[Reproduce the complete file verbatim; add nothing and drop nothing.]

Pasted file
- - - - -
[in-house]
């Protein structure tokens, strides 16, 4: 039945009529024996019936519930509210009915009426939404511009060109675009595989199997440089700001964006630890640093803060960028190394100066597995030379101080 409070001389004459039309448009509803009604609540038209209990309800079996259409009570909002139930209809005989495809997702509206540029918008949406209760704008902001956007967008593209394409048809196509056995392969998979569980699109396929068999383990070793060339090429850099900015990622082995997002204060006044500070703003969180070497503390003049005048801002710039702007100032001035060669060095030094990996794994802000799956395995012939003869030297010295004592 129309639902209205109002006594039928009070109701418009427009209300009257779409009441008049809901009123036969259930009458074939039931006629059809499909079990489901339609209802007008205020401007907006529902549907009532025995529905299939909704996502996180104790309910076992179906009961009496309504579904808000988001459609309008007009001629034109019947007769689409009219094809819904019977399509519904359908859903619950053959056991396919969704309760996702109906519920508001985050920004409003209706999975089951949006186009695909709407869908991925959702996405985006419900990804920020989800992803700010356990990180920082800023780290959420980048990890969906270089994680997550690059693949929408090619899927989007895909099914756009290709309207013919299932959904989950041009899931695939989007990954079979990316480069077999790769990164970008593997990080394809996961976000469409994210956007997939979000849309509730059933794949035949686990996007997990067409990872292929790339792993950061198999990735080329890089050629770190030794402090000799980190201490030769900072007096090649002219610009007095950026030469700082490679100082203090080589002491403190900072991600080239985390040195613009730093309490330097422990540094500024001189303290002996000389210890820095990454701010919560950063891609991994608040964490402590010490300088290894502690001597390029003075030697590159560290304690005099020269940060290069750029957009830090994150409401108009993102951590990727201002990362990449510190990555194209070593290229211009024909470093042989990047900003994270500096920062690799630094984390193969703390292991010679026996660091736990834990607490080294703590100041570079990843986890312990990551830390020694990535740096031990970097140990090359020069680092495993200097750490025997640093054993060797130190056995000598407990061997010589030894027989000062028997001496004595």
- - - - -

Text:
[in-house]
């Protein structure tokens, strides 16, 4: 039945009529024996019936519930509210009915009426939404511009060109675009595989199997440089700001964006630890640093803060960028190394100066597995030379101080 409070001389004459039309448009509803009604609540038209209990309800079996259409009570909002139930209809005989495809997702509206540029918008949406209760704008902001956007967008593209394409048809196509056995392969998979569980699109396929068999383990070793060339090429850099900015990622082995997002204060006044500070703003969180070497503390003049005048801002710039702007100032001035060669060095030094990996794994802000799956395995012939003869030297010295004592 129309639902209205109002006594039928009070109701418009427009209300009257779409009441008049809901009123036969259930009458074939039931006629059809499909079990489901339609209802007008205020401007907006529902549907009532025995529905299939909704996502996180104790309910076992179906009961009496309504579904808000988001459609309008007009001629034109019947007769689409009219094809819904019977399509519904359908859903619950053959056991396919969704309760996702109906519920508001985050920004409003209706999975089951949006186009695909709407869908991925959702996405985006419900990804920020989800992803700010356990990180920082800023780290959420980048990890969906270089994680997550690059693949929408090619899927989007895909099914756009290709309207013919299932959904989950041009899931695939989007990954079979990316480069077999790769990164970008593997990080394809996961976000469409994210956007997939979000849309509730059933794949035949686990996007997990067409990872292929790339792993950061198999990735080329890089050629770190030794402090000799980190201490030769900072007096090649002219610009007095950026030469700082490679100082203090080589002491403190900072991600080239985390040195613009730093309490330097422990540094500024001189303290002996000389210890820095990454701010919560950063891609991994608040964490402590010490300088290894502690001597390029003075030697590159560290304690005099020269940060290069750029957009830090994150409401108009993102951590990727201002990362990449510190990555194209070593290229211009024909470093042989990047900003994270500096920062690799630094984390193969703390292991010679026996660091736990834990607490080294703590100041570079990843986890312990990551830390020694990535740096031990970097140990090359020069680092495993200097750490025997640093054993060797130190056995000598407990061997010589030894027989000062028997001496004595």